For the calibration of the physical scanner, we recorded a larger set of raw data. The raw calibration data can be downloaded from here. This data can be used to understand the calibration process or to reproduce the calibration on a recreated hardware setup.

In addition to the raw data, we also supply the processed calibration data that can be used to process physical scans as well as to set up and run the scan simulation. This data can be found here.

Physical Scans

The physical scan data can be downloaded from here. Each scan from the physical scans comprises the following files:

Format Description Amount Example
HDR Image (exr) Unprocessed HDR images acquired for different rotating stage positions and collections of patterns, such as gray codes and uniform color 47*12 exr
HDR Image (exr) Unprocessed HDR images acquired in the initial or final position of the rotating stage for additional collections of patterns, such as micro-phase shifting or unstructured light - exr
HDR Image (exr) A background image with scanned object removed 1 exr
LDR Image (jpg) A photo of the setup with object installed 1 jpg
Textfile (txt) A brief description of the scanning conditions and settings 1 txt
Script (txt) A scanning script used to acquire the HDR images 1 sh

Synthetic Scans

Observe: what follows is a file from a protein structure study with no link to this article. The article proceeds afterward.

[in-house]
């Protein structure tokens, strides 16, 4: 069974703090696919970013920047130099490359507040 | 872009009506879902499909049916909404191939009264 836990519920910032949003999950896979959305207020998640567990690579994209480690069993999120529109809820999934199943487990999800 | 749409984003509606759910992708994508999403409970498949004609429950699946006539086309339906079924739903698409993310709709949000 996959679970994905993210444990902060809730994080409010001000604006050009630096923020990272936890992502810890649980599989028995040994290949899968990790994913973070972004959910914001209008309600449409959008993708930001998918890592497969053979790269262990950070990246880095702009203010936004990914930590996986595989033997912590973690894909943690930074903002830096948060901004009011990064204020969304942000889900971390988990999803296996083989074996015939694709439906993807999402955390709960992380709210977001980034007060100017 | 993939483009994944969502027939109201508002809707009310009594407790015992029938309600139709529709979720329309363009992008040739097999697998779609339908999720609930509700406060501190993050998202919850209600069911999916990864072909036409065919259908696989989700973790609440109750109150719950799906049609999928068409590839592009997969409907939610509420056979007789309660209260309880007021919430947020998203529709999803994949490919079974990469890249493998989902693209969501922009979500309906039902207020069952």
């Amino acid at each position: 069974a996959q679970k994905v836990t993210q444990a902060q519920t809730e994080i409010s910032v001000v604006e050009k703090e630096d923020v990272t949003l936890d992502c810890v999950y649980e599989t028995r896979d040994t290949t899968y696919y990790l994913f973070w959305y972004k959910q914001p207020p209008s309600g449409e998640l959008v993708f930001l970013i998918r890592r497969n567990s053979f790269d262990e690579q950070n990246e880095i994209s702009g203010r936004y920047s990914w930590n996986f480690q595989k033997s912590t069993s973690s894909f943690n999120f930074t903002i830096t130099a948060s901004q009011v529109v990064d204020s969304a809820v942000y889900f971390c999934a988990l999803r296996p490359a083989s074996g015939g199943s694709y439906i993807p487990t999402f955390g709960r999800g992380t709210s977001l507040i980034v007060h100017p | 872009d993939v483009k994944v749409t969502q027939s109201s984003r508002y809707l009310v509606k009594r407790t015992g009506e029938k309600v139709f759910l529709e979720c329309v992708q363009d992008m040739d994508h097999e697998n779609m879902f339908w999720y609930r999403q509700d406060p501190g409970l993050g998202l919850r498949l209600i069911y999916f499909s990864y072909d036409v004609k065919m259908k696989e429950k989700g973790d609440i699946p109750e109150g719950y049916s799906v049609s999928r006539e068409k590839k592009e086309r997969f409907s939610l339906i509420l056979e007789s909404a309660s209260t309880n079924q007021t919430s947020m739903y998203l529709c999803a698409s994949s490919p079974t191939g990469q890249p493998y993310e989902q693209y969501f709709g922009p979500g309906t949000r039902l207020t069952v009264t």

The sythetic scan data chunks can be downloaded from here. Currently only the first chunk is available. Each scan from the synthetic scans comprises the following files:

Format Description Name Example
HDR Image (exr) Scan images of 3D objects illuminated with ambient light and white projector light 47 exr
LDR Image (png) Scan images of 3D objects illuminated with ambient light and white projector light 47 png
Depthmap (npy) Depth maps from reconstruction and ground-truth 2 npy
Pointcloud (ply) Reconstructed point cloud 1 ply
Mesh (obj) The original object geometry/mesh 1 obj


Based on a subset of the scanned models from our dataset, we provide the following benchmarks for three different post processing applications. The code and data for all benchmarks can be downloaded from here.


Scan Denoising

Minor inaccuracies in the calibration and errors in triangulation result in subtle errors in the reconstructed depth. In contrast to outliers that can occur when scanning highly specular objects, these imperfections are located on a much smaller scale (millimeter to submillimeter), a challenging problem that is very relevant for metrology applications. Despite the large body of work in machine learning and depth map processing, we are unaware of any related work in the structured light scanning context that tries to correct errors at this scale in a data-driven way, likely due to the lack of a data generator or acquisition setup for this problem. We use our approach to build such a dataset and propose a baseline method that casts the task as an image-to-image translation problem and train a convolutional neural network on pairs of reconstructed and ground truth depth maps.

Shape Completion

Shape Completion